- Twitter, Twitter everywhere: 2009 was the year Twitter became a corporate tool, in more ways than one. Engaging with customers (or reporters) in 140 characters or less can generate dividends for companies, but they must be careful.
So many risks: The validity of Twitter accounts, for starters, Burton Group says. Are the account and the person authorized representatives of the company? Enterprises must be careful of following a Twitter account that could offend a customer (politics, religion). Enterprises should monitor who follows their Twitter accounts also (spammers, representatives of sketchy sites). Some industries require the capture of Twitter messages for compliance reasons. Employees who use Twitter may inadvertently, disclose sensitive intellectual property or sully the brand if their messages are associated with the company.
Two sample social media policies
Because of such risks, some companies are tightening their grip on how employees use social media channels at work. Thirty-eight percent of CIOs have implemented stricter employee social networking policies for personal and business use, more than twice the number (17%) who say they have relaxed the rules, according to a study published April 13 by IT staffing firm Robert Half Technology. The Robert Half data was based on telephone interviews, conducted by an independent research firm, of 1400 CIOs from U.S. companies with 100 or more employees. That still leaves the 55% of CIOs who said they made no policy changes.
Crafting an effective social media policy is not easy. "If you try to codify every single one of the social media services, you are always going to be behind the curve," said Burton Group analyst Ian Glazer, who covers data privacy and is one of the authors of the consultancy's social media risks report."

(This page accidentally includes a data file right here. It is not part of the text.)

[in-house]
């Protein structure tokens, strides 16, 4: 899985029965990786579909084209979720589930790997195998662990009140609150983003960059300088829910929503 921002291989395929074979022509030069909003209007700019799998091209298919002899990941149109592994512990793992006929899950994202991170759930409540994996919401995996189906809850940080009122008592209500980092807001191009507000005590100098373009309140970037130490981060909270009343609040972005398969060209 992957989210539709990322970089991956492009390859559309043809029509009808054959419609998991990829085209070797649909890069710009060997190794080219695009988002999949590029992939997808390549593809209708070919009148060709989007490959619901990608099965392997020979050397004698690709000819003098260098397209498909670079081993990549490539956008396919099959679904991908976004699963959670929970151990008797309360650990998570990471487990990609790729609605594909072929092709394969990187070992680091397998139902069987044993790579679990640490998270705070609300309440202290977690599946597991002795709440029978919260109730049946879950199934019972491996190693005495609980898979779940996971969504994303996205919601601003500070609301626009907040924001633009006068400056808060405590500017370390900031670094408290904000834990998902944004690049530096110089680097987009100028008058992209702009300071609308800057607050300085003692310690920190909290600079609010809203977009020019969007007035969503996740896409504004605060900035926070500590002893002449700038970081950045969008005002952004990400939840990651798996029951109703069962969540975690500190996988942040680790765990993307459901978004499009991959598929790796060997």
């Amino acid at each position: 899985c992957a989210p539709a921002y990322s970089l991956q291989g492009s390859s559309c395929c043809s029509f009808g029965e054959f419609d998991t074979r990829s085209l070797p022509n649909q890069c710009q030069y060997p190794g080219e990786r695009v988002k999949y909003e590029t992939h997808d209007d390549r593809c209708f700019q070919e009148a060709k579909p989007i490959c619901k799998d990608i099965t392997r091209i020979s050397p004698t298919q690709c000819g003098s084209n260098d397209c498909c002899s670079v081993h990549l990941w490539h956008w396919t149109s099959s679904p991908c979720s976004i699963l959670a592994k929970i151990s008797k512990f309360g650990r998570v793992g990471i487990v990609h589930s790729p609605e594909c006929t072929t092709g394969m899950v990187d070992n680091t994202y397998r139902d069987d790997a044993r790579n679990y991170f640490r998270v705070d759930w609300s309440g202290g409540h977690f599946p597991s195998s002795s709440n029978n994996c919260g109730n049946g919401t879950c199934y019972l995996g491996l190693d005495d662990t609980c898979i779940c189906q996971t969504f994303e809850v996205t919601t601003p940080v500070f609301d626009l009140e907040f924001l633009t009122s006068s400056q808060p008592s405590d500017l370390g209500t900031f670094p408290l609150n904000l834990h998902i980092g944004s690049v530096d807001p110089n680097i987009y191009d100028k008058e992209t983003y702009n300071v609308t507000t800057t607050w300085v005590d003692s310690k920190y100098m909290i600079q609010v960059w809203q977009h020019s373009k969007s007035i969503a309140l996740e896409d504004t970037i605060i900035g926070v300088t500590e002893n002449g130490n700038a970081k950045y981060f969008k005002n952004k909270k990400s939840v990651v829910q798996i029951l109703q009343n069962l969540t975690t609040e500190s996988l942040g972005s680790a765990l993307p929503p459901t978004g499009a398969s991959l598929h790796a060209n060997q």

A social media policy detailed enough to cover specific sites is unrealistic, not only because it is difficult for companies to keep up with who is using which services for which purposes, but also because policy-setting takes time. "To get policy of this kind moved and authorized and in place takes too long to try to it by ones and twos," Glazer said. (The exception is a site or tool that the enterprise decides to ban.)
But Glazer is finding that companies are becoming more adept at writing a nuanced social media policy for the enterprise.
Australia's Department of Finance and Deregulation has recently published its guidelines for staff use of social media. IBM's newly updated social computing guidelines now encompass the "many new forms of social media" that have emerged since the Armonk, N.Y.-based IT provider offered guidelines for blogging in 2005.
Jill Hurst-Wahl, professor of practice at Syracuse University's School of Information Studies, and owner of Hurst Associates, a digitization services consulting firm, said that organizations need a formal policy for how to use social media. "But it might not be a policy of what not to do, but what to do," she said. "Companies should strive for policies that people can live with."
"I think if you ban stuff, all you're doing is telling employees, 'Gee, you can't do that from your work computer, but we all have smartphones, so why don't we all just go in the bathroom and do it from there,'" Hurst-Wahl said. If organizations have to ban certain sites or activities, it behooves them to communicate why, so that employees understand the negative consequences and apply that knowledge to other situations.
Indeed, Glazer, Hurst-Wahl and others advise that social media policies focus on appropriate behavior and appropriate content, rather than on specific social media sites. Employees at most companies understand that the disclosure of certain kinds of information can be grounds for dismissal. "Amending these rules so it is clear that they also apply to social media is a good way to go," Glazer said